FAQs about Boundaries
- What are the general boundary fence rules in the UK?
Due to the UK’s legal system, which is based on precedents, there are no strict laws about the boundary lines between two properties. As a result, there is no set of rules about whether you own the fences on the left or right side of your property. In some cases, the conveyance deed might clear up the issue.
- What can you do if a neighbour’s fence is on your land?
In most cases, title deeds don’t define specific borders, just general boundaries. However, if you think that your neighbour has explicitly encroached on your land, speak to them first and politely ask them to reposition the fence. You can also offer to sell them the portion of land they have infringed upon. As a last resort, you can consider legal action, which is stressful and time-consuming.
- How close can you build to a neighbour’s boundary?
You can build directly up to the boundary between your property and your neighbour’s property.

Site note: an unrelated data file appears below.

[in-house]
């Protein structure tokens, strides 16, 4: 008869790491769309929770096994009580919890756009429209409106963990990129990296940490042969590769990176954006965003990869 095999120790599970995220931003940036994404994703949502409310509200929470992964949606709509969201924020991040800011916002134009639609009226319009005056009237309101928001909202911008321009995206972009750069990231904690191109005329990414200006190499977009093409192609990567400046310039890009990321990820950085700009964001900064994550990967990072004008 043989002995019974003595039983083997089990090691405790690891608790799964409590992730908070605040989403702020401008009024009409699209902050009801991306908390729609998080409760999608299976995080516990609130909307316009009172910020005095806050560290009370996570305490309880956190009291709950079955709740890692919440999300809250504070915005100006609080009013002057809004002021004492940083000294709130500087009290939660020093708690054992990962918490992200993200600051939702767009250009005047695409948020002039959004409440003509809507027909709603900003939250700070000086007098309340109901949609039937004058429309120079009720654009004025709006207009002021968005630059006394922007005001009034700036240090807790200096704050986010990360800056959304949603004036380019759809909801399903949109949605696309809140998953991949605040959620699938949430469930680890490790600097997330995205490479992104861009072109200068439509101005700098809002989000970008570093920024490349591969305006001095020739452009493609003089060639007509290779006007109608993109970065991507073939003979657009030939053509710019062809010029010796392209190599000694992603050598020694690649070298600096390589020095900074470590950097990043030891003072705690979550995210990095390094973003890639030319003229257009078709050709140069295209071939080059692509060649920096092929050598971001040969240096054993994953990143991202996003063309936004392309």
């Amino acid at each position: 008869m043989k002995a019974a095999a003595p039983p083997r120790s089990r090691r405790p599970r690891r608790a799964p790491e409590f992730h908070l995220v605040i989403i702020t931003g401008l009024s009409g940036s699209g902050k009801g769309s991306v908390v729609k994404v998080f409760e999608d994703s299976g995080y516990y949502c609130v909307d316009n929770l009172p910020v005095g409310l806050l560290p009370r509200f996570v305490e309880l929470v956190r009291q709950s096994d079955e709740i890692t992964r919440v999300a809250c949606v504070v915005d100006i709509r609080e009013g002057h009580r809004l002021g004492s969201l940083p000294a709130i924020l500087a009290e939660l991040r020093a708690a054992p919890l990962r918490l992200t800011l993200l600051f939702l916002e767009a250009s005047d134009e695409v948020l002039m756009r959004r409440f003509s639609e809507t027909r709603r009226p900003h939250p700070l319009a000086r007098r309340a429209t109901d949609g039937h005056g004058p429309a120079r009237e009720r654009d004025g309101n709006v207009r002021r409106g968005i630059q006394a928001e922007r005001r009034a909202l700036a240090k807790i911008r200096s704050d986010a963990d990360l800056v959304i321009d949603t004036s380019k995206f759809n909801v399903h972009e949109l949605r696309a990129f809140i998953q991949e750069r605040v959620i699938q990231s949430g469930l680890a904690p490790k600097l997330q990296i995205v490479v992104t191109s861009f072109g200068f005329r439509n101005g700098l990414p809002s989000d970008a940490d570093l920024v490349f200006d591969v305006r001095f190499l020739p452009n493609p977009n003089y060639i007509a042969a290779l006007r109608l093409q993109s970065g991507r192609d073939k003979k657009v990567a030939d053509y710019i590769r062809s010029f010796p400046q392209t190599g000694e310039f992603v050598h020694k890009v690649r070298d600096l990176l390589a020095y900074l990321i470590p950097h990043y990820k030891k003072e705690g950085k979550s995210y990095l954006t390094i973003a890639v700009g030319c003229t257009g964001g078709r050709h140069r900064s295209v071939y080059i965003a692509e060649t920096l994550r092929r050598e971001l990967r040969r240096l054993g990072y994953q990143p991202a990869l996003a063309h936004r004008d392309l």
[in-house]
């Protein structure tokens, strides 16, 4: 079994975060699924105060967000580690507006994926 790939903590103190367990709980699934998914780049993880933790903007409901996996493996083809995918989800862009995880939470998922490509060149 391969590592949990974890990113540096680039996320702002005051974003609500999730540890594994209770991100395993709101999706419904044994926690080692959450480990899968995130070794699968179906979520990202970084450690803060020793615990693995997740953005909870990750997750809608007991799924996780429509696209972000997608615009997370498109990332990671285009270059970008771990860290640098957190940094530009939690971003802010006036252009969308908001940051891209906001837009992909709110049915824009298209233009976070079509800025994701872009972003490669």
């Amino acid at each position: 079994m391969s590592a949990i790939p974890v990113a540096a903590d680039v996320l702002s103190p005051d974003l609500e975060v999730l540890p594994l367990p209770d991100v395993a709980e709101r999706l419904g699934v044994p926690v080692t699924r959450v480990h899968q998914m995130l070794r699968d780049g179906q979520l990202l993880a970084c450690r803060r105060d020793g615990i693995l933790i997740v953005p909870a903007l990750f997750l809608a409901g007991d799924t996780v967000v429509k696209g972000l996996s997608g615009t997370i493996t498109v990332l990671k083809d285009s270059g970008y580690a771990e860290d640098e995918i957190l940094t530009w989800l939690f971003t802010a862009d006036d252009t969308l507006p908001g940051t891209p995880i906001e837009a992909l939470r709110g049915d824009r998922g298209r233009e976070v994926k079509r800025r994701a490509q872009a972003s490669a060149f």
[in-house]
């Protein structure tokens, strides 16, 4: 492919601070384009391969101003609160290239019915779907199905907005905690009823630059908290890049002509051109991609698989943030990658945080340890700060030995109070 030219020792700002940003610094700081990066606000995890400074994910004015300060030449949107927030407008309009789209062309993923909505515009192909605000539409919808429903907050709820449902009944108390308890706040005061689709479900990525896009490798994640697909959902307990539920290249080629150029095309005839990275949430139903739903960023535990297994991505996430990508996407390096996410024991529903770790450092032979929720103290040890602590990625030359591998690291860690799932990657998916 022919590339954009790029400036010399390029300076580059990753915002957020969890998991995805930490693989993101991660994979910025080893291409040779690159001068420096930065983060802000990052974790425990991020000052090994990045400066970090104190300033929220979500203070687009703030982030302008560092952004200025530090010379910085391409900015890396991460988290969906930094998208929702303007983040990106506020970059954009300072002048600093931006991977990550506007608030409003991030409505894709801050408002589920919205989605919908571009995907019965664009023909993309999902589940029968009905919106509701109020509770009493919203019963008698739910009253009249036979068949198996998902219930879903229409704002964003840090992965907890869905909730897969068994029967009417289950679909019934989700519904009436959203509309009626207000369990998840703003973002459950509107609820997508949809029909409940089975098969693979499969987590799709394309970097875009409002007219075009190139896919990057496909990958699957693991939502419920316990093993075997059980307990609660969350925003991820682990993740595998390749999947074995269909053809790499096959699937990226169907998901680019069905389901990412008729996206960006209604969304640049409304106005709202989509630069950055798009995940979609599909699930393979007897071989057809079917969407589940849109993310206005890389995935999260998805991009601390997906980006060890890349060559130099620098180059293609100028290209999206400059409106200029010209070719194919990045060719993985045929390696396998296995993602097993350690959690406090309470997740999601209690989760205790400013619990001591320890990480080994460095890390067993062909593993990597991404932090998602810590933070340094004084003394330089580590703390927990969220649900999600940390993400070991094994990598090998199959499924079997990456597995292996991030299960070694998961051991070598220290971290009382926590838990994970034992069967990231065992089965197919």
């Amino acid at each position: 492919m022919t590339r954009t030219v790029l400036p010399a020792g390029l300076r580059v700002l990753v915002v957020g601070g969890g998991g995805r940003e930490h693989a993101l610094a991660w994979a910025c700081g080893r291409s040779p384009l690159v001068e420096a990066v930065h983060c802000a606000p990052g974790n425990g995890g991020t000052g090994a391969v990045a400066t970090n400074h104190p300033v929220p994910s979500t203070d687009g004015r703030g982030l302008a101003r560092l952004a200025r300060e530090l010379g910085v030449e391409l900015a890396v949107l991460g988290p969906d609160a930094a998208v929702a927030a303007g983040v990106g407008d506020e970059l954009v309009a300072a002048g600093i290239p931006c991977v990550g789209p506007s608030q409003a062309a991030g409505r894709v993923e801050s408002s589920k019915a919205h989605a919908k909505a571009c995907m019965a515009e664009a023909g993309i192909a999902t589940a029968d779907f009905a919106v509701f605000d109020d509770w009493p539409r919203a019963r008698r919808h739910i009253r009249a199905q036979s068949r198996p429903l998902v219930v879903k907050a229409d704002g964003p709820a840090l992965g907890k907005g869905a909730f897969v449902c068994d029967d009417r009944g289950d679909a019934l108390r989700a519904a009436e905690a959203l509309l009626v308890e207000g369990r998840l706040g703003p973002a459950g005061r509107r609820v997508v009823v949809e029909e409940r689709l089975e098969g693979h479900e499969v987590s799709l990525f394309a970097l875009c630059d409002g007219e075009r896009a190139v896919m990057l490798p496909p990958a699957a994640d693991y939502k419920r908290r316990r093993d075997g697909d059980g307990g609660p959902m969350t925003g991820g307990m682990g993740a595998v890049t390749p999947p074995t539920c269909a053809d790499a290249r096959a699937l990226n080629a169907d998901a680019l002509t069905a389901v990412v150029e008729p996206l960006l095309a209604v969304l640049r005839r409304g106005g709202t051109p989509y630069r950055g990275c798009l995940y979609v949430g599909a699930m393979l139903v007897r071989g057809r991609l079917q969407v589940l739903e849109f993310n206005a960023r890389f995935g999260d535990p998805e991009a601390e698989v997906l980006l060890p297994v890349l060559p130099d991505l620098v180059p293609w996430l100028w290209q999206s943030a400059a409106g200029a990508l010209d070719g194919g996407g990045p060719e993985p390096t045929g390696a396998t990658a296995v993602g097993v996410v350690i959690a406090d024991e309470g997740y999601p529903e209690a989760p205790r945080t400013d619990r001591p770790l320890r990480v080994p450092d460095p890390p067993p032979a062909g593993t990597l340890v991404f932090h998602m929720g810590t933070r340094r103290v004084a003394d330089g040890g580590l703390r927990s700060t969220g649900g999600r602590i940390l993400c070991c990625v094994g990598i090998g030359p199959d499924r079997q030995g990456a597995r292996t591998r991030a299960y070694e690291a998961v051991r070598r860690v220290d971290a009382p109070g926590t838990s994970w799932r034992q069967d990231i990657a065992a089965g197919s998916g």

- Can you remove your boundary hedge?
In most cases, the hedge is assumed to represent the boundary between two properties, unless otherwise stated in the deed. Based on this, the Crown will assume that the property line runs directly through the centre of the hedge. Each neighbour may trim the hedge back on their side, but they may not endanger the life of the hedge.
- How high can you grow your hedge?
Up to two metres in height, being mindful of your neighbour’s right to light.
- What are the general responsibilities for a boundary hedge?
You must maintain the hedge, pruning both sides, and ensuring that it doesn’t violate your neighbour’s right to light.
- Who owns a creeper/ climber that is growing on a boundary fence or wall?
The owner of the fence has the final say over any creepers or climbers growing on a boundary fence or wall. If you grow creeping vines on the side of a fence that belongs to your neighbour, you must ask permission to trim them (which is almost always granted).
There you have it – the common laws around trees and garden boundaries. By following these rules and tips, you’ll have good fences, and good neighbours.
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Anna is the marketing and office manager for Garden Benches – a premium supplier of high-quality wooden benches and other outdoor furniture.